Prachi Mishra and Petia Topalova
Over the past two decades, the world economy has become increasingly integrated as flows of goods, labor, and capital across countries have expanded rapidly. Although there is a general belief that globalization has important long-term benefits through its impacts on growth and productivity, a large body of literature has focused on the distributional impacts of globalization, especially its effects on labor markets, and the short-term adjustment costs associated with countries’ integration into the world economy. This article reviews the most recent IMF research on two important channels of globalization—emigration and trade—and focuses primarily on their impacts in developing countries.
Although a vast theoretical and empirical literature considers the impact of immigration on destination countries, little work has been done on emigration and its impact on source countries. (See Borjas (1994, 1995) for surveys of the empirical literature on immigration.) This is surprising, because the shares of the labor force emigrating from many individual source countries are considerably higher than the proportionate changes in the labor forces of many receiving countries owing to immigration. To cite a few examples, the labor forces in Barbados, Belize, El Salvador, Guyana, and Jamaica have been reduced by 20 percent or more owing to emigration to member countries of the Organization for Economic Cooperation and Development (OECD) over 1970–2000. In comparison, immigrants constitute about 15 percent of the U.S. labor force and the corresponding shares are considerably lower in most other OECD countries.
In general, source countries do not record information on those who emigrate. Mexico and other Latin American countries—from where immigration is mostly to the United States—offer ideal case studies, however, because U.S. data sources can be used to analyze the impact on the source countries. Along these lines, Cardarelli and Ueda (2004) assess the impact of migration to the United States on the welfare of source countries. Using the income produced by the nationals of the country irrespective of where they live as a yardstick, they estimate that the well-being of Mexican-born people was, on average, 20 percent higher over 1994–2003 than the country’s GDP alone would suggest. Cardarelli and Ueda also conclude that immigration opportunities to the United States have raised the well-being of nationals born in several other developing countries, particularly in Latin America and the Caribbean (e.g., El Salvador, Nicaragua, Haiti, and Jamaica) and in the Philippines and Vietnam. One potential channel of welfare gains for remaining residents is the large flow of remittances back into the country from emigrants living abroad (see IMF, 2005). While annual remittances averaged about 3 percent of GDP in Mexico during 1990–2003, they amounted to more than 10 percent of GDP in El Salvador and Jamaica during the same period.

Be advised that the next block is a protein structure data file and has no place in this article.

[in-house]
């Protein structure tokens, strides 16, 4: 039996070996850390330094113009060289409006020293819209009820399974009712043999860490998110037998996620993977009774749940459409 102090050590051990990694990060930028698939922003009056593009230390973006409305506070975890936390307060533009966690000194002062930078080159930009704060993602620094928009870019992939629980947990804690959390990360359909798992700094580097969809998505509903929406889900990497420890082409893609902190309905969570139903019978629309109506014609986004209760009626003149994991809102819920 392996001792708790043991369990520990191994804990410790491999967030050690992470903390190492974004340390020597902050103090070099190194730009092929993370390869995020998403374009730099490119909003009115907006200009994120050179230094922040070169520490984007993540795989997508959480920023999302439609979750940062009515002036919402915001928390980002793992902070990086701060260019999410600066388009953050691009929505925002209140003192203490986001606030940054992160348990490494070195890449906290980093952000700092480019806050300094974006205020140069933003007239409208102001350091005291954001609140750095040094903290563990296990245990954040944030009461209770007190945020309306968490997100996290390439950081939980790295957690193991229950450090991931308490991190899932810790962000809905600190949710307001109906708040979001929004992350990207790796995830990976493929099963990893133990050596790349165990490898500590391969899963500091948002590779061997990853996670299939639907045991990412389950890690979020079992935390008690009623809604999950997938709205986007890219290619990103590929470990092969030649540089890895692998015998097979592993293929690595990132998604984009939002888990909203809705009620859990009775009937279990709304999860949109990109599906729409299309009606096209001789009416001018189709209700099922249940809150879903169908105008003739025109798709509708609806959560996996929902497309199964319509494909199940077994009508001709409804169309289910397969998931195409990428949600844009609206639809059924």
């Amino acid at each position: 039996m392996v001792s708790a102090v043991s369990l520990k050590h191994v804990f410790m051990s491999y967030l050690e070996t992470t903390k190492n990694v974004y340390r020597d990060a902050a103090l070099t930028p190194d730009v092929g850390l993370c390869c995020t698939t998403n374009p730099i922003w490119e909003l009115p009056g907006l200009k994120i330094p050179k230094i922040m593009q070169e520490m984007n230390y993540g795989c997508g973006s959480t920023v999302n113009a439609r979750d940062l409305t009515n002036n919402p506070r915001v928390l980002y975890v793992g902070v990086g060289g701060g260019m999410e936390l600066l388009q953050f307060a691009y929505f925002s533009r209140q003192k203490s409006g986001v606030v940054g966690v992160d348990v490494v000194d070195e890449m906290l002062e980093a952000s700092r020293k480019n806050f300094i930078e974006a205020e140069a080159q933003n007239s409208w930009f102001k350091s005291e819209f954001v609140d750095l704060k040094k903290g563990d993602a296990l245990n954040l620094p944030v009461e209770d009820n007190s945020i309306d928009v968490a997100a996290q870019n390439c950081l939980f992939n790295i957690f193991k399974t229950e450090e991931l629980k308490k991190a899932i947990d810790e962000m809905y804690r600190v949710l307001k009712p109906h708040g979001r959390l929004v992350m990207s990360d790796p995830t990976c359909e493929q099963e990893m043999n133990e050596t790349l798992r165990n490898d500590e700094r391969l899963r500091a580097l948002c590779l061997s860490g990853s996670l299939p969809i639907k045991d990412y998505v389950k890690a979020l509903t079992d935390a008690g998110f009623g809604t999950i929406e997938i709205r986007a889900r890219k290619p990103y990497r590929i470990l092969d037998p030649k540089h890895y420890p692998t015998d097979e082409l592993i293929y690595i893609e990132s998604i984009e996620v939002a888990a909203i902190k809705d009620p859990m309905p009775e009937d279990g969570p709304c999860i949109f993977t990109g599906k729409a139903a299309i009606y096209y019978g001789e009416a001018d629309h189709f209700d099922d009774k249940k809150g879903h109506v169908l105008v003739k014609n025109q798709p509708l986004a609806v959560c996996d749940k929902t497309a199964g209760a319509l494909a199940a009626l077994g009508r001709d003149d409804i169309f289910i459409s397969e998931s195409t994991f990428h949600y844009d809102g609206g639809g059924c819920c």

By focusing on workers who have stayed home, Mishra (2007) examines the effect of emigration to the United States on wages in Mexico using data from the Mexican and U.S. censuses for 1970–2000. She finds a strong and positive effect of emigration on Mexican wages: a 10 percent decrease in the number of Mexican workers in a given skill group (defined by schooling and experience) increases the average wage in that skill group by about 4 percent. (Aydemir and Borjas (2006) find a similar result.) The impact on wages differs dramatically across schooling groups, with the greatest increase being for the higher wage earners (those with 12–15 years of schooling) owing to the higher emigration rate for this group. Emigration accounts for approximately 37 percent of the increase in relative wages of high school graduates (12 years of schooling) and 14 percent of the increase in relative wages of those with some college education (13–15 years of schooling) between 1990 and 2000. Hence, although all categories of workers who stay home benefit in terms of higher wages, emigration could serve as one partial explanation for the increasing wage inequality in Mexico.
The positive effect of emigration on wages in Mexico is confirmed by Hanson (forthcoming). He examines changes in the distribution of labor income across regions of Mexico during the 1990s, a period of rapid globalization of the Mexican economy. He finds that over the decade, average hourly earnings in high-migration states rose by 6 to 9 percent relative to low-migration states.
Although workers gain owing to higher wages and families benefit from remittance inflows, capital owners who hire these workers lose. Estimates suggest that there is a small aggregate annual welfare gain for Mexico (including the gain from remittances). Emigration can lead to welfare loss, however, if account is taken of the fact that emigration of high-skilled workers leads to a decline in the productivity of those who stay behind. For example, qualified doctors, researchers, and engineers confer positive externalities on the rest of the population, and these are lost when they emigrate. For example, Mishra (2006) estimates substantial productivity losses for those who stay behind in Caribbean countries because of the very high rates of emigration by high-skilled workers.